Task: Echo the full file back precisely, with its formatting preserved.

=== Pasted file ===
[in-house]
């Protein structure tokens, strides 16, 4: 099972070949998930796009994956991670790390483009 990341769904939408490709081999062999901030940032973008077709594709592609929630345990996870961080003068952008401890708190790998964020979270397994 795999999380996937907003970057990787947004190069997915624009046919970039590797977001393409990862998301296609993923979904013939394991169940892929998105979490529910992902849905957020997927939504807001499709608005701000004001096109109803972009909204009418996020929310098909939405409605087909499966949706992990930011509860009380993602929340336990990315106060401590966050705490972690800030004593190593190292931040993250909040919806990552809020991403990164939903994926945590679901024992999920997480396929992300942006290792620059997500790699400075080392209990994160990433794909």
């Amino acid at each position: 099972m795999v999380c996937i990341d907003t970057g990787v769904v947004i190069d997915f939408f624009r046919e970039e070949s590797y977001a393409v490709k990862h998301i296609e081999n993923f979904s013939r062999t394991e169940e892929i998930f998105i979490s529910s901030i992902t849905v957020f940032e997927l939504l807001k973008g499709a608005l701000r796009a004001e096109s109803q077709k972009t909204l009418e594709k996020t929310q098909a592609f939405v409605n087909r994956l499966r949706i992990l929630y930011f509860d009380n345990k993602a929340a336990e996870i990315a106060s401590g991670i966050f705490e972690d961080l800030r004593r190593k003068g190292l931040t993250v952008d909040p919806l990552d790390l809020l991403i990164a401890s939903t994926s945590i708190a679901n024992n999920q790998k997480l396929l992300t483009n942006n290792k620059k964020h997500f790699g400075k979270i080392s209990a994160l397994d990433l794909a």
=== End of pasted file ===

[in-house]
């Protein structure tokens, strides 16, 4: 099972070949998930796009994956991670790390483009 990341769904939408490709081999062999901030940032973008077709594709592609929630345990996870961080003068952008401890708190790998964020979270397994 795999999380996937907003970057990787947004190069997915624009046919970039590797977001393409990862998301296609993923979904013939394991169940892929998105979490529910992902849905957020997927939504807001499709608005701000004001096109109803972009909204009418996020929310098909939405409605087909499966949706992990930011509860009380993602929340336990990315106060401590966050705490972690800030004593190593190292931040993250909040919806990552809020991403990164939903994926945590679901024992999920997480396929992300942006290792620059997500790699400075080392209990994160990433794909």
């Amino acid at each position: 099972m795999v999380c996937i990341d907003t970057g990787v769904v947004i190069d997915f939408f624009r046919e970039e070949s590797y977001a393409v490709k990862h998301i296609e081999n993923f979904s013939r062999t394991e169940e892929i998930f998105i979490s529910s901030i992902t849905v957020f940032e997927l939504l807001k973008g499709a608005l701000r796009a004001e096109s109803q077709k972009t909204l009418e594709k996020t929310q098909a592609f939405v409605n087909r994956l499966r949706i992990l929630y930011f509860d009380n345990k993602a929340a336990e996870i990315a106060s401590g991670i966050f705490e972690d961080l800030r004593r190593k003068g190292l931040t993250v952008d909040p919806l990552d790390l809020l991403i990164a401890s939903t994926s945590i708190a679901n024992n999920q790998k997480l396929l992300t483009n942006n290792k620059k964020h997500f790699g400075k979270i080392s209990a994160l397994d990433l794909a």